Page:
Whatton Lodge.Architect, JB Dunn, 1910 B Listed quoted as ‘ One of the finest Homes in Scotland’, the earliest of a group of 3 houses in Hill Road using same materials and Arts and Crafts style, was the home of Sir Harold Jalland Stiles. He was surgeon to the Royal Hospital for Sick Children in Edinburgh, succeeding Joseph Bell, Conan Doyle’s model for Sherlock Homes. Stiles brought aseptic surgery to Scotland and was a member of the McAlister Committee in 1920 that set out plans for Scotland’s Medical Services. He also made important contributions to the understanding of breast cancer and TB
Whatton Lodge and the adjoining cottage was purchased in 1947 by the Lothian Mineworkers Convalescent Trust with a view to provide convalescence for mineworkers after a serious accident or illness. Since then we have continued to provide generations of retired miners and their beneficiaries the opportunity to enjoy a relaxed break/respite in the beautiful surroundings of East Lothian coast and Gullane Bay
“I returned from my ten day break at Whatton Lodge fully refreshed and with a new lease of life. The accommodation, meals and entertainment could not be faulted and the opportunity to meet new people and develop new friendships with other residents was wonderful”
On Saturday 16th July 1949, Whatton Lodge, Gullane, was formally opened as a convalescent home for Mid and East Lothian Miners by Joseph Neilson, a 78-year-old miner with 66 years’ service in the pits. The home had been recently been acquired for the sum of £23,000 by the Lothian Area Welfare Committee for use of the miners.
Whatton Lodge is a 17 roomed house, built of stone and in 1949 could accommodate 20 people, two of them sharing each of the 10 bedrooms. Four public rooms including a library were set aside for the miners’ use. In both choice and expenditure, the committee charged with the identification of suitable premises was said to have acted shrewdly. The house, commanding a magnificent view of the Gullane sand dunes, was equipped throughout on first-class hotel standards. The central heating was even reported to be controlled by a device that automatically adjusts itself to the outside temperature. There were rich, plush carpets and soft comfortable easy chairs inside, while there were also two well fitted sun parlours. Under construction at the time of the opening was a bowling green. It was thought to be ready by the summer of 1950. The gardens were said to be pleasantly laid out and on the day of the opening, the trim flower beds were a mass of colourful blooms.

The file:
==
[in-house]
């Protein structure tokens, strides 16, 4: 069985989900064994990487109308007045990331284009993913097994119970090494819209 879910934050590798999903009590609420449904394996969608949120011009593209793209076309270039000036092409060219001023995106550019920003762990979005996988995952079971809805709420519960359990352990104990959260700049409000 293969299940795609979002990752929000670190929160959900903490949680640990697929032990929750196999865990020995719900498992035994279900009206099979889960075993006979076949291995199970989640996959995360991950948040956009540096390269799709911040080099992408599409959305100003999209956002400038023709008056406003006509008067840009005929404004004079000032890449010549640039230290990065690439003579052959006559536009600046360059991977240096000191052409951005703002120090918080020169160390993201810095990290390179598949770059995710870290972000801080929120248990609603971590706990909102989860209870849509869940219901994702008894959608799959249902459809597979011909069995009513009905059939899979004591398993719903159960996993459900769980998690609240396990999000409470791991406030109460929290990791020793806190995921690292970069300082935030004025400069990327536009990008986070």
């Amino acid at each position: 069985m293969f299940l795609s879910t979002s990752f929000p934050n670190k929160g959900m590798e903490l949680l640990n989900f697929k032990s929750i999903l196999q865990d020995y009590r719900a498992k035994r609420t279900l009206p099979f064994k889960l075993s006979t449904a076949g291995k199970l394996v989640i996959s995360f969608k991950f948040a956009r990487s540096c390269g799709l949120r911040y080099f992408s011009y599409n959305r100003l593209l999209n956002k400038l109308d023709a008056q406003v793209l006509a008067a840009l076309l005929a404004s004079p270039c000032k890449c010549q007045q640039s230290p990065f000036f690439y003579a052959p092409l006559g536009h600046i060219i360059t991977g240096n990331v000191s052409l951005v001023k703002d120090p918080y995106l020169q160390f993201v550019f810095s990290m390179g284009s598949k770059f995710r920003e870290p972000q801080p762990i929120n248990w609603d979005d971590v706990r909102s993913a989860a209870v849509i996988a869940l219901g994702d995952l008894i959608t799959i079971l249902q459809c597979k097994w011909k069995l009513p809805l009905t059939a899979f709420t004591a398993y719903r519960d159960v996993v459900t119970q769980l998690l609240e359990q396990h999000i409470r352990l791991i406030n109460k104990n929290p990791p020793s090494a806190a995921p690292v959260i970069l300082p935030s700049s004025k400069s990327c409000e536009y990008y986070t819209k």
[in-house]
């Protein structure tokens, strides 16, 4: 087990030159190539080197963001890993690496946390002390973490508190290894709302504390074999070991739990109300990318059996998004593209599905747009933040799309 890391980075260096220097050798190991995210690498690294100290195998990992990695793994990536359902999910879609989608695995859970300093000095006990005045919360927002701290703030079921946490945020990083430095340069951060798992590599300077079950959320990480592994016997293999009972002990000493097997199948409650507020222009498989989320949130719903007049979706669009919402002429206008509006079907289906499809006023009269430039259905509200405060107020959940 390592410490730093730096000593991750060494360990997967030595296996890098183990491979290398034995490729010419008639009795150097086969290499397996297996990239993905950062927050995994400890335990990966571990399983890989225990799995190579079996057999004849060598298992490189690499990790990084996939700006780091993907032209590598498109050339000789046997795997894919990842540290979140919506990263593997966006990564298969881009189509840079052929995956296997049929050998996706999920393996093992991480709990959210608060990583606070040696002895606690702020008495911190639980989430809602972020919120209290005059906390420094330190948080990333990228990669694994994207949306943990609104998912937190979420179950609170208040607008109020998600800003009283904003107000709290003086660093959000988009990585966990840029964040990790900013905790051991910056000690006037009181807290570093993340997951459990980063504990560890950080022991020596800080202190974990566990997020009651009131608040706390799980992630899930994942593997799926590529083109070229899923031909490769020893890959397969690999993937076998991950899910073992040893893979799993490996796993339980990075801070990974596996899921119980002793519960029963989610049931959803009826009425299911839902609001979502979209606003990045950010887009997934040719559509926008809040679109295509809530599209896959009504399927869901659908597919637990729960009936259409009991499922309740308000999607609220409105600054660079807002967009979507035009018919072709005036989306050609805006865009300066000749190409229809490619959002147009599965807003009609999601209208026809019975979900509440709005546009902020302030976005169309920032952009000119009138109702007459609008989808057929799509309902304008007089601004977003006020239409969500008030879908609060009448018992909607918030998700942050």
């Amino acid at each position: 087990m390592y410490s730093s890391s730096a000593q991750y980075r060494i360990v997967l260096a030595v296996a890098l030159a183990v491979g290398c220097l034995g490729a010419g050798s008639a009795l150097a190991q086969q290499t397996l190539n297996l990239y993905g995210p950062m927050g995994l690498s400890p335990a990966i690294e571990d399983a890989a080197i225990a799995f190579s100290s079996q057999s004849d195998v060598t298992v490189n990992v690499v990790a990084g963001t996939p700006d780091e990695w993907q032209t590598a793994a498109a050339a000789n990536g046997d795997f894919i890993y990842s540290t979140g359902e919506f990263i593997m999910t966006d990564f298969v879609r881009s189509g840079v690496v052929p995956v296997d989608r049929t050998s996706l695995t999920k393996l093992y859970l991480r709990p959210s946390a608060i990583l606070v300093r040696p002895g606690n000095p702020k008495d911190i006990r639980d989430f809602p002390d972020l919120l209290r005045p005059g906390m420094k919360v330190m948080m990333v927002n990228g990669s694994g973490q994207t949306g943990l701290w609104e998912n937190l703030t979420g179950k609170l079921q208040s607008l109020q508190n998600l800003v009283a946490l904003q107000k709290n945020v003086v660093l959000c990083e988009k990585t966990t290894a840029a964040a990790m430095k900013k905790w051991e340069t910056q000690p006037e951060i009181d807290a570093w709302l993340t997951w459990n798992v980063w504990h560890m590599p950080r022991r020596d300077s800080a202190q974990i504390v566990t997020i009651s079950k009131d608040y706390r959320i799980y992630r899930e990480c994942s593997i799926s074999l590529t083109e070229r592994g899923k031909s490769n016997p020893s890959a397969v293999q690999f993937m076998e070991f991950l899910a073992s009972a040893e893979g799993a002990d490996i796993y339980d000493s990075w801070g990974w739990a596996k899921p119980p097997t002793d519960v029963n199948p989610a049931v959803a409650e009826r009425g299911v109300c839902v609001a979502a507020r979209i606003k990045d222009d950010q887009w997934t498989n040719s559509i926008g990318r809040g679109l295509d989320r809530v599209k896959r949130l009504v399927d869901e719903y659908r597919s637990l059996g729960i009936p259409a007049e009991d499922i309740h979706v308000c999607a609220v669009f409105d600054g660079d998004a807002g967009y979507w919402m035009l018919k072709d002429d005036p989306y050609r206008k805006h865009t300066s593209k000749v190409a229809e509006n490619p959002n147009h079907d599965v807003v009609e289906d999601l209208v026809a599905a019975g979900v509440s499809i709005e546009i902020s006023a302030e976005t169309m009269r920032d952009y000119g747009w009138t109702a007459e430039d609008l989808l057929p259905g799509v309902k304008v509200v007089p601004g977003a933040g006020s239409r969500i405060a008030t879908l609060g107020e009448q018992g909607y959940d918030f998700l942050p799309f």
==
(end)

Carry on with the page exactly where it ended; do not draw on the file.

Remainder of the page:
The Earl of Balfour said that when he saw inside Whatton Lodge, he had the feeling that it was a real home, with no suggestion of an institution about it. He looked forward to the day when there might be a home for both the miner and his wife. He thought the committee had made a wise selection in choosing Whatton Lodge for, while the site was delightful, the building was not too old. He was certain that the more the Gullane residents saw of the miners the more they would like them. If they did not then, he suggested that the fault would lie with the residents and not the miners.
An extension was opened in October 1981 by Mr and Mrs James Cowan.